First off, let me state that breaking the law is illegal, even if you think the law is stupid. There are some pretty ridiculous laws and precedents related to copyrighted materials at the moment, but just because you don’t agree with them doesn’t make it legal to commit those acts. By all means, protest the law by breaking it if you want to, just don’t complain to me when you face legal troubles for breaking said law.
USCG’s attorneys are responsible for suing thousands of people who supposedly downloaded films like The Hurt Locker and Far Cry. Users faced the choice of a $1,500 – $2,500 settlement or fighting it in court (which would probably cost more than $2,500 in lawyer fees).
A lawyer named Graham Syfert of the Affinity Law Firm realized that many people wouldn’t have much choice and would simply pay the settlement, as even fighting it and “winning” would end up costing just as much or more, on top of the possibility of not actually winning the case and facing huge fines (the USCG letter mentions $150,000). Syfert, in collaboration with other attorneys on EFF’s list, put together some fillable PDF forms necessary to fight USCG’s threat, and started selling the pack for $9.99 (it has since gone up to $19.95, though he was originally asking $99.99). So far, 19 people have used Syfert’s package to counter what he calls USCG’s ‘pay-up-or-else’ scheme.
So to sum that up, a big group of lawyers threatened to sue some users for apparently downloading copyrighted movies. They give the user the choice of paying a settlement now or facing huge fines in court, knowing that most users will simply pay the settlement rather than trying to deal with legal issues they don’t understand. That seems to be pretty standard procedure for these sorts of things nowadays. A lawyer who understands the problems users face in a situation like this put together a little self-help pack that people could easily afford and will at least stop USCG from trampling over people because it’s too costly and/or complicated to defend against it.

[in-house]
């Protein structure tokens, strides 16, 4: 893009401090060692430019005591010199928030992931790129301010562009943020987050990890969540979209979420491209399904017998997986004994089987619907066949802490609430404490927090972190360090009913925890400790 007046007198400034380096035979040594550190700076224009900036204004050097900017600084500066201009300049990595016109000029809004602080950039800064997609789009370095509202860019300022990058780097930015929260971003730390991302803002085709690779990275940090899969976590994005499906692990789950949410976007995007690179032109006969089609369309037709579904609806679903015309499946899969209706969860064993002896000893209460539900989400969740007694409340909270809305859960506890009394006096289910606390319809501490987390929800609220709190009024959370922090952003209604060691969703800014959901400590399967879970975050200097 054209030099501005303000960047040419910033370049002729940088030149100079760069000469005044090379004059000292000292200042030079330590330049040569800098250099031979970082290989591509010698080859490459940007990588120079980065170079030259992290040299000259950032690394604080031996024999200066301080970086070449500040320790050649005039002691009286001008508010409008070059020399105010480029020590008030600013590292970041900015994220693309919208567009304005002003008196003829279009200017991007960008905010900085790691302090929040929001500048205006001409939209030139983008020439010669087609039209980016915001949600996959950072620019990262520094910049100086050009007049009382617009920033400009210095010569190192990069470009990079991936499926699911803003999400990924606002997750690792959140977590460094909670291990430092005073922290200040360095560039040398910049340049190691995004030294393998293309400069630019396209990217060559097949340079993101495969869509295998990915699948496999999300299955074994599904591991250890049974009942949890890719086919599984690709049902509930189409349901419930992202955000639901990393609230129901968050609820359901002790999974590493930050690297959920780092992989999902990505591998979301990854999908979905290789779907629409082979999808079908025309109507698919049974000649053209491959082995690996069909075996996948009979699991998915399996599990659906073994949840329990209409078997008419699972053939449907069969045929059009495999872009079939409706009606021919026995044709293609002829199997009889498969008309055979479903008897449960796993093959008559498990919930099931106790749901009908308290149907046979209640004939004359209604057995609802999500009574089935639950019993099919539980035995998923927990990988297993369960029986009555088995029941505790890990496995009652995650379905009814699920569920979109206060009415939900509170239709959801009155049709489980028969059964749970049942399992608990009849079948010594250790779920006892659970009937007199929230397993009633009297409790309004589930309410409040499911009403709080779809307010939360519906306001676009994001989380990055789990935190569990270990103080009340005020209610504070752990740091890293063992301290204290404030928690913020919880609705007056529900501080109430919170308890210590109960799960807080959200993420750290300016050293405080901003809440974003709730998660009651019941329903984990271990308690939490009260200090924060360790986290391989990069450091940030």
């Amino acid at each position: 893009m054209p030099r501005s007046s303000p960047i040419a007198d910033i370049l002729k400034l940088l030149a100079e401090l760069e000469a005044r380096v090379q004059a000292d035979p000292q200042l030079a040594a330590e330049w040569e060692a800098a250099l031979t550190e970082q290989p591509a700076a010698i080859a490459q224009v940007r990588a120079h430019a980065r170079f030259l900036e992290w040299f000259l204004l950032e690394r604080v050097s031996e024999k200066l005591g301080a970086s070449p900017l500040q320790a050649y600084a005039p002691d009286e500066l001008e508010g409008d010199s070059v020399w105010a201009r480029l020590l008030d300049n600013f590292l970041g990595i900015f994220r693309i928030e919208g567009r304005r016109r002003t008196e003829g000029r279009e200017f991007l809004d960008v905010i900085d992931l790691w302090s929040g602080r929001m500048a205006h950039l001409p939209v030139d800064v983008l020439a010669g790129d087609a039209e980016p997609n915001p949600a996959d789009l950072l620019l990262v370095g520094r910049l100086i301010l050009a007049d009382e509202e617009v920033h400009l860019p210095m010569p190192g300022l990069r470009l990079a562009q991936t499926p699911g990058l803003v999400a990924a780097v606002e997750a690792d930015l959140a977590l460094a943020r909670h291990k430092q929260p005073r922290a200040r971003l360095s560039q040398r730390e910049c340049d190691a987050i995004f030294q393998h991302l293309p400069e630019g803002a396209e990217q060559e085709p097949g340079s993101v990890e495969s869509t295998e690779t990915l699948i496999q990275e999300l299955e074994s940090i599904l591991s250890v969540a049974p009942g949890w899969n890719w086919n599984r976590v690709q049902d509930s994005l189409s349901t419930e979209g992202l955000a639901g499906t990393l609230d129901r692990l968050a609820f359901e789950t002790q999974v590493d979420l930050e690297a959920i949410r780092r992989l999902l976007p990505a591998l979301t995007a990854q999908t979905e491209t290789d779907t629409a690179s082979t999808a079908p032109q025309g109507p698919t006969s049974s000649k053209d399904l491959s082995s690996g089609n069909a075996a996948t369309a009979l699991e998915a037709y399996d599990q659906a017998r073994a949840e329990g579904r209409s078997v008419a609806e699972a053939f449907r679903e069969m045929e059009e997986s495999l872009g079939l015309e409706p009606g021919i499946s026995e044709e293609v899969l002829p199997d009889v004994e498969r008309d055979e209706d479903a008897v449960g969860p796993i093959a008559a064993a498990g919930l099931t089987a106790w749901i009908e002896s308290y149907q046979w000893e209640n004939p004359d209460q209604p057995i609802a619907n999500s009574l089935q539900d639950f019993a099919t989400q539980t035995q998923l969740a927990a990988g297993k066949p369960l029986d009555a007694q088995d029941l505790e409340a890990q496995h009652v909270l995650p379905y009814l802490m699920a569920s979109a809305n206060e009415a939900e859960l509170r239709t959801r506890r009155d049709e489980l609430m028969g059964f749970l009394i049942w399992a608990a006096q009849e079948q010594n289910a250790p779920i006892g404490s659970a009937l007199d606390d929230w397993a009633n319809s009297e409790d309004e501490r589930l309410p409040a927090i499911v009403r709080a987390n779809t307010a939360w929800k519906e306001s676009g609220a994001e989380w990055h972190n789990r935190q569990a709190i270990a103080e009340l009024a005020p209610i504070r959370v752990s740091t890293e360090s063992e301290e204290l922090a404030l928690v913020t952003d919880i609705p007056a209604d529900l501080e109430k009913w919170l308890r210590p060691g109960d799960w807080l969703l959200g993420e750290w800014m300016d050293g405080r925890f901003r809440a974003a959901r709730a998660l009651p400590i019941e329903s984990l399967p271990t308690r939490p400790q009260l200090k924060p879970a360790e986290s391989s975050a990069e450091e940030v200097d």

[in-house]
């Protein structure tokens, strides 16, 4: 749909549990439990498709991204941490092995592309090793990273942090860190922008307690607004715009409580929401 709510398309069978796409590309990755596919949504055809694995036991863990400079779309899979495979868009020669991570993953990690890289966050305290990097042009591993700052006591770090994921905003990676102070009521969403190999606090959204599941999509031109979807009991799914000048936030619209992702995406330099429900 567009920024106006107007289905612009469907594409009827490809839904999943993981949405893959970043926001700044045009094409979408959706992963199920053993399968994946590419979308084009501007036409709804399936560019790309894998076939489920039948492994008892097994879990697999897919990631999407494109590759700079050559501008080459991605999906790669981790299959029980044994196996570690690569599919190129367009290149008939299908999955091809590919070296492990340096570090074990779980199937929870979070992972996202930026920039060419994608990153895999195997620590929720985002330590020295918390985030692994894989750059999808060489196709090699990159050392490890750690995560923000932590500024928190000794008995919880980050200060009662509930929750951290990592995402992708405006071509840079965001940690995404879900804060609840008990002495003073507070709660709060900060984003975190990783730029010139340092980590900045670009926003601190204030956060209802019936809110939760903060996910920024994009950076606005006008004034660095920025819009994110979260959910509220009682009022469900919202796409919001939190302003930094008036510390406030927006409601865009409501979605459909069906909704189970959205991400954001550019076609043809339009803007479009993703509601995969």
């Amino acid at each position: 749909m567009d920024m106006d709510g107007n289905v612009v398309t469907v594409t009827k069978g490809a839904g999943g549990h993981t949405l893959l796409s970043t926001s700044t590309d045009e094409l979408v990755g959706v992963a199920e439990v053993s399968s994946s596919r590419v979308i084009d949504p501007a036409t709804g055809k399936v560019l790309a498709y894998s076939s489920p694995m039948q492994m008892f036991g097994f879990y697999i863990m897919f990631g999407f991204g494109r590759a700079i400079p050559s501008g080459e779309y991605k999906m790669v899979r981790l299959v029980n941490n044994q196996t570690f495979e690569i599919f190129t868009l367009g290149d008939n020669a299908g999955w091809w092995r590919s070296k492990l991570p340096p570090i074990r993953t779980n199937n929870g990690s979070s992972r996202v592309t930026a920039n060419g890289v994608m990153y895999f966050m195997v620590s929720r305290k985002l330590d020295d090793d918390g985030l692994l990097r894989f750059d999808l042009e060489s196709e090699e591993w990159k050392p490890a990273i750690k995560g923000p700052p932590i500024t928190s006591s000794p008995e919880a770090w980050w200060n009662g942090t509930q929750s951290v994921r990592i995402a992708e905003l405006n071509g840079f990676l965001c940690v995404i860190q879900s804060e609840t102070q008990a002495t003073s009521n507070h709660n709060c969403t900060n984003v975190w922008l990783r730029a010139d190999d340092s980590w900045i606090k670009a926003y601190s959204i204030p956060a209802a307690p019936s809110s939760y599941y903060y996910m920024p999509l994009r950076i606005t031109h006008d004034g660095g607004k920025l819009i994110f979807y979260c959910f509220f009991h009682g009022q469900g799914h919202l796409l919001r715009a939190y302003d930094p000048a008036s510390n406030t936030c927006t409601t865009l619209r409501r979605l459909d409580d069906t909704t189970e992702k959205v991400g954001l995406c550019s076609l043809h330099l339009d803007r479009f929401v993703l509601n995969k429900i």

Well, now USCG is trying to sue Syfert because people used his kit to defend against their accusations.
Yeah, they’re trying to sue a lawyer for providing some generic assistance to people not familiar with law. Stop and think about that for a minute. I really hope this ends up with the legal prohibition of all lawyers…
Obviously, USCG is trying to stop this because it’s hurting their profits. Judges have been denying the motions to quash and motions for protective order, but not the motions to dismiss for a lack of personal jurisdiction. In these cases, USCG would have to refile in different states, adding significant cost to their plan. Because they would have to do more work and spend more money, they obviously don’t want word about this getting out.
Unfortunately for USCG, this sort of thing leads to the Streisand effect with people like me. The legal issues don’t personally concern me, so I wasn’t aware of Syfert’s self-help PDF pack before. However, USCG’s actions anger me on principal alone, so now I want to help spread the word to as many people as possible.